[Movie Review] Kong: Skull Island

There are places in the world modern man has never truly explored. Places where myth and science meet. Topographic points shrouded in mystery and mayhem that are nothing less than the home of monsters.

Now, in 1973, few people accept this truth. But Bill Randa embraces it. This intrepid explorer has, in fact, come right to the deadly edge of that truth. He’s seen the torn-up ships and demolished aircraft it has wrought. And he’s certain that Skull Island—a floating rocky mass perpetually surrounded and isolated by violent storms, dense fog and raging seas—is a home to something … monstrous.

Of course, he can’t just come right out and tell anybody that. He has to be more … subtle. And so after years of persuasion, Bill finally convinces a somewhat friendly senator to get the American government to finance an expedition to a certain mysterious isle in the Pacific.


Amid quite a lot of deception and secret agendas, there are some caring folks in the group who land on Skull Island. Mason Weaver is a female anti-war photojournalist who comes along for the purpose of recording any missteps by the U.S. government officials. But she ultimately puts her life on the line to help other civilians in the party find a way home. Former SIS agent James Conrad, meanwhile, is hired by Bill Randa for his tracking experience; he too puts everything on the line for the survivors.

One soldier sacrifices his life to protect his comrades, though his efforts don’t have much effect. Two veteran WWII combatants from different sides of that conflict put aside their differences for the sake of mutual survival and become close friends. A pilot, missing for 28 years, tearfully reunites with family members.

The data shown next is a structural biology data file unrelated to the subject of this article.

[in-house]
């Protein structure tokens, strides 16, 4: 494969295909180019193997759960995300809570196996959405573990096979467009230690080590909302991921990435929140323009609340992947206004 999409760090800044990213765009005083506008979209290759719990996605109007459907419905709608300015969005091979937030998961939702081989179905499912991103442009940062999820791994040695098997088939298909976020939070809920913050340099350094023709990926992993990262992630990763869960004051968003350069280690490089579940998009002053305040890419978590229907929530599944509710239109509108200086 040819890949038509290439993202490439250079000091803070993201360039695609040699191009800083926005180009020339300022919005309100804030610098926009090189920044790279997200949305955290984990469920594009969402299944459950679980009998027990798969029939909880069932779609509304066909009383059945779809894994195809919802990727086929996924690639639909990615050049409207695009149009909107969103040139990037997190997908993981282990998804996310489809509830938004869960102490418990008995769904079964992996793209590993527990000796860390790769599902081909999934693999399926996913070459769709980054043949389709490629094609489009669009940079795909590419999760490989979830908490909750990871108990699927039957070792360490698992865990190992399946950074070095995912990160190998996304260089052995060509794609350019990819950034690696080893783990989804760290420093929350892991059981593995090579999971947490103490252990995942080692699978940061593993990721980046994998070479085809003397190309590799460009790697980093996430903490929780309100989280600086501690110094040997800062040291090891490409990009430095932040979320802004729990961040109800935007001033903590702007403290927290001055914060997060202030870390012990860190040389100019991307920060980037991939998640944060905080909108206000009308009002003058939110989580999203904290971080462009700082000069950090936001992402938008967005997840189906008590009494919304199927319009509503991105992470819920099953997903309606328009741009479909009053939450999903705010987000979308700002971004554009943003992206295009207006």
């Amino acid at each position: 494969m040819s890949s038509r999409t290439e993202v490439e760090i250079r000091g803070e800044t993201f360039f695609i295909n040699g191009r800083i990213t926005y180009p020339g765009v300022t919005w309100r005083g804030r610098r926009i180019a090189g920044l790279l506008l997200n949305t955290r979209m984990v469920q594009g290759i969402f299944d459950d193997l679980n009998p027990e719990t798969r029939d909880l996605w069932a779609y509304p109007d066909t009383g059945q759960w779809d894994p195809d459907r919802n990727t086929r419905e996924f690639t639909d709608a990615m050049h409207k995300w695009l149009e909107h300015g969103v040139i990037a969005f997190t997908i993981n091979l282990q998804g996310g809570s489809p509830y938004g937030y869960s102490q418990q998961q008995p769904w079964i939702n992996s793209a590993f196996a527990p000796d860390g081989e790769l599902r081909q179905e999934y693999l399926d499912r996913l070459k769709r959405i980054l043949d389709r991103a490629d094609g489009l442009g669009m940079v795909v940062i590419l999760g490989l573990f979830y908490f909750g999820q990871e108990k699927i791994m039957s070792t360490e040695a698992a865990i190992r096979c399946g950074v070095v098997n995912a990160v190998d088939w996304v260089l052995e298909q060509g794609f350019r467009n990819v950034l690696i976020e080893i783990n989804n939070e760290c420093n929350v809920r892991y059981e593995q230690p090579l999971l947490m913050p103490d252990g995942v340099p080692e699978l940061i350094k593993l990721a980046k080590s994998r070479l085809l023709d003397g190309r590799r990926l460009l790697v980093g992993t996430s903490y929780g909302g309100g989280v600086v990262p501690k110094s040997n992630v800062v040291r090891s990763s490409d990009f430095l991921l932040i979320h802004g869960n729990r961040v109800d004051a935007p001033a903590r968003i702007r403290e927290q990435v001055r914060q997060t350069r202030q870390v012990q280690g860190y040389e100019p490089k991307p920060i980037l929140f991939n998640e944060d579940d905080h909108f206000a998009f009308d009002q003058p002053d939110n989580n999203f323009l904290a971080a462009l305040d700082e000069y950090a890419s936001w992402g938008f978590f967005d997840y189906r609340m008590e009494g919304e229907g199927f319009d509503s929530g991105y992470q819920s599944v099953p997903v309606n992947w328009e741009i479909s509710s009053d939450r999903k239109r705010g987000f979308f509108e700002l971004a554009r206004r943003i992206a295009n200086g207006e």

In a prologue to the movie’s action, we see two WWII pilots—one American, one Japanese—in a knock-down, drag-out battle involving guns, blades and fists. From there, though, the thumping action is on a much larger scale.

Kong demolishes a squadron of helicopters, crushing and tearing apart the aircraft and their occupants. We see men crushed under the outsized ape’s feet, thrown up against mountainsides, consumed in blazing explosions and tossed into Kong’s mouth.

A gigantic, lizard-like creature takes physical destruction up a notch further, gobbling up soldiers and civilians, chomping into its unfortunate victims with rows of huge, razor-sharp teeth. (In one case, we see the partially digested remains of a man that are vomited up on the ground.) A man grabbed by enormous bat-like avians tug him in various directions until he’s dismembered. An enormous spider drives its huge leg into a man’s mouth and down through his body.

Meanwhile, Kong and the island’s other monstrous inhabitants also rip and tear at one another in extended, environment-demolishing battles. Kong struggles with an enormous octopus, for instance, before ripping its body apart and swallowing some still-wriggling tentacles.


“Twas beauty that killed the beast!”

OK, well, not so much here. In fact, Kong and actress Brie Larson don’t even get that much screen time together. The big hairy ape doesn’t make his way to New York City or scale a famous skyscraper. There’s not really even all that much of a story in his tale.

That said, the narrative DNA of 1933’s classic King Kong classic is still smeared all over this pic like a thick coat of hair, gristle and blood. The titular protagonist is a Gorilla Grande who’s ever ready for a sharp-toothed roaring close-up. He’s a gargantuan headliner, stripped down to his pure, thump-a-chest, pounding-action basics—including explosions, flying bullets and jaw-snapping, monster-mashing carnage.

Mind you, all of that massive monkey business comes complete with the blanch-worthy bloodletting of Hollywood’s current CGI wizardry. Don’t come seeking light, stop-action charm in this popcorn-muncher. No, the gigantic beasties of Skull Island deliver flesh-rending, human-gobbling and goopy disgorging from start to finish, the kind you might expect if you ran into real two-story-tall spiders or sneering monstrosities with pointy teeth the size of Buicks.

This is an old-fashioned creature-feature, to be sure. But it’s definitely not your grandfather’s kid-friendly Kong.

By Focus on the Family Singapore. This review was adapted from Plugged In: the entertainment guide your family needs to make family appropriate decisions through movie reviews, book reviews, TV reviews, and more.

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